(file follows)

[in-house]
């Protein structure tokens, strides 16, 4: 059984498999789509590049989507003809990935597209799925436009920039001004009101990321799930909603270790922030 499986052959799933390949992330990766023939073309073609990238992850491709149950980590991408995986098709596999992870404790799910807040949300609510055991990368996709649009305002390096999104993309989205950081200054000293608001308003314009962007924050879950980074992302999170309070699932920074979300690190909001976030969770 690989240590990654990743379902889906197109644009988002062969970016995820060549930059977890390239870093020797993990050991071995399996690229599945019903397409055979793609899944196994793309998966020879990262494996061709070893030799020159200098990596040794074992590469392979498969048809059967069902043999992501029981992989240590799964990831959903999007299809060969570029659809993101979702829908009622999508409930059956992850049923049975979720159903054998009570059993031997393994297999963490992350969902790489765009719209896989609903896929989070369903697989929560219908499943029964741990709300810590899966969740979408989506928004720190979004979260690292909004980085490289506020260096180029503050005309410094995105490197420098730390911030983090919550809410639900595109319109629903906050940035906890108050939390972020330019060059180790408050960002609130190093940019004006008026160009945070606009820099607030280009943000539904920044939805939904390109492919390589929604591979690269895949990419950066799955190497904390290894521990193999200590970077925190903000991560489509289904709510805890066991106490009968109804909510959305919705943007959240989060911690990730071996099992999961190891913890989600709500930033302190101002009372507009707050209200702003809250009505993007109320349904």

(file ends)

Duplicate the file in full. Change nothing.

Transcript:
[in-house]
């Protein structure tokens, strides 16, 4: 059984498999789509590049989507003809990935597209799925436009920039001004009101990321799930909603270790922030 499986052959799933390949992330990766023939073309073609990238992850491709149950980590991408995986098709596999992870404790799910807040949300609510055991990368996709649009305002390096999104993309989205950081200054000293608001308003314009962007924050879950980074992302999170309070699932920074979300690190909001976030969770 690989240590990654990743379902889906197109644009988002062969970016995820060549930059977890390239870093020797993990050991071995399996690229599945019903397409055979793609899944196994793309998966020879990262494996061709070893030799020159200098990596040794074992590469392979498969048809059967069902043999992501029981992989240590799964990831959903999007299809060969570029659809993101979702829908009622999508409930059956992850049923049975979720159903054998009570059993031997393994297999963490992350969902790489765009719209896989609903896929989070369903697989929560219908499943029964741990709300810590899966969740979408989506928004720190979004979260690292909004980085490289506020260096180029503050005309410094995105490197420098730390911030983090919550809410639900595109319109629903906050940035906890108050939390972020330019060059180790408050960002609130190093940019004006008026160009945070606009820099607030280009943000539904920044939805939904390109492919390589929604591979690269895949990419950066799955190497904390290894521990193999200590970077925190903000991560489509289904709510805890066991106490009968109804909510959305919705943007959240989060911690990730071996099992999961190891913890989600709500930033302190101002009372507009707050209200702003809250009505993007109320349904």